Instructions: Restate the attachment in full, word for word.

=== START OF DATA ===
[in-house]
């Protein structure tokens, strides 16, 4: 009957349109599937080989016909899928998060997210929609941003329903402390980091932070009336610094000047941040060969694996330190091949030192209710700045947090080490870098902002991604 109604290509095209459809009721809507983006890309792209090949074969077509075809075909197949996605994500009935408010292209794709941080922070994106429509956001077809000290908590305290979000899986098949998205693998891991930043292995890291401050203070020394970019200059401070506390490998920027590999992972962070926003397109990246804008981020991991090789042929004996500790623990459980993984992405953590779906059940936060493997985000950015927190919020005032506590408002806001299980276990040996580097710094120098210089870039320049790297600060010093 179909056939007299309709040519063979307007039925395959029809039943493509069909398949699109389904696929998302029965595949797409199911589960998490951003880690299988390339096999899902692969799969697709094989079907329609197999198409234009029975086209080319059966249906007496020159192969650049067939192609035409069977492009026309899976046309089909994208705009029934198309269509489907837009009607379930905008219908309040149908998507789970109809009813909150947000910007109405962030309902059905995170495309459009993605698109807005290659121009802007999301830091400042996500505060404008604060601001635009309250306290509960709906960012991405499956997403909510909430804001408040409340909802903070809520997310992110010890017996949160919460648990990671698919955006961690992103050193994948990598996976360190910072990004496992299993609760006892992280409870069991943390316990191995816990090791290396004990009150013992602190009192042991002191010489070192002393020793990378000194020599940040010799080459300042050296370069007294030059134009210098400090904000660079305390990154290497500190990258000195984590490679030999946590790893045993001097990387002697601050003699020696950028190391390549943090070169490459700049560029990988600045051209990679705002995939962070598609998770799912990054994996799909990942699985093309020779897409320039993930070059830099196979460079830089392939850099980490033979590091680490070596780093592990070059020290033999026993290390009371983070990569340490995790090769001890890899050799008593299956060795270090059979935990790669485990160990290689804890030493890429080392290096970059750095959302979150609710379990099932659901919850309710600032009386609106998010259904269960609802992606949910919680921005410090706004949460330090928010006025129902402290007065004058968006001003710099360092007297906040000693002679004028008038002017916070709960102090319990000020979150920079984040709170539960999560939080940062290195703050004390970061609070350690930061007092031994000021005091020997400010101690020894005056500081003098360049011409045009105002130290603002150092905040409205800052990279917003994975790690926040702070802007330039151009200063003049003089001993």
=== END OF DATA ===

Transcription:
[in-house]
């Protein structure tokens, strides 16, 4: 009957349109599937080989016909899928998060997210929609941003329903402390980091932070009336610094000047941040060969694996330190091949030192209710700045947090080490870098902002991604 109604290509095209459809009721809507983006890309792209090949074969077509075809075909197949996605994500009935408010292209794709941080922070994106429509956001077809000290908590305290979000899986098949998205693998891991930043292995890291401050203070020394970019200059401070506390490998920027590999992972962070926003397109990246804008981020991991090789042929004996500790623990459980993984992405953590779906059940936060493997985000950015927190919020005032506590408002806001299980276990040996580097710094120098210089870039320049790297600060010093 179909056939007299309709040519063979307007039925395959029809039943493509069909398949699109389904696929998302029965595949797409199911589960998490951003880690299988390339096999899902692969799969697709094989079907329609197999198409234009029975086209080319059966249906007496020159192969650049067939192609035409069977492009026309899976046309089909994208705009029934198309269509489907837009009607379930905008219908309040149908998507789970109809009813909150947000910007109405962030309902059905995170495309459009993605698109807005290659121009802007999301830091400042996500505060404008604060601001635009309250306290509960709906960012991405499956997403909510909430804001408040409340909802903070809520997310992110010890017996949160919460648990990671698919955006961690992103050193994948990598996976360190910072990004496992299993609760006892992280409870069991943390316990191995816990090791290396004990009150013992602190009192042991002191010489070192002393020793990378000194020599940040010799080459300042050296370069007294030059134009210098400090904000660079305390990154290497500190990258000195984590490679030999946590790893045993001097990387002697601050003699020696950028190391390549943090070169490459700049560029990988600045051209990679705002995939962070598609998770799912990054994996799909990942699985093309020779897409320039993930070059830099196979460079830089392939850099980490033979590091680490070596780093592990070059020290033999026993290390009371983070990569340490995790090769001890890899050799008593299956060795270090059979935990790669485990160990290689804890030493890429080392290096970059750095959302979150609710379990099932659901919850309710600032009386609106998010259904269960609802992606949910919680921005410090706004949460330090928010006025129902402290007065004058968006001003710099360092007297906040000693002679004028008038002017916070709960102090319990000020979150920079984040709170539960999560939080940062290195703050004390970061609070350690930061007092031994000021005091020997400010101690020894005056500081003098360049011409045009105002130290603002150092905040409205800052990279917003994975790690926040702070802007330039151009200063003049003089001993």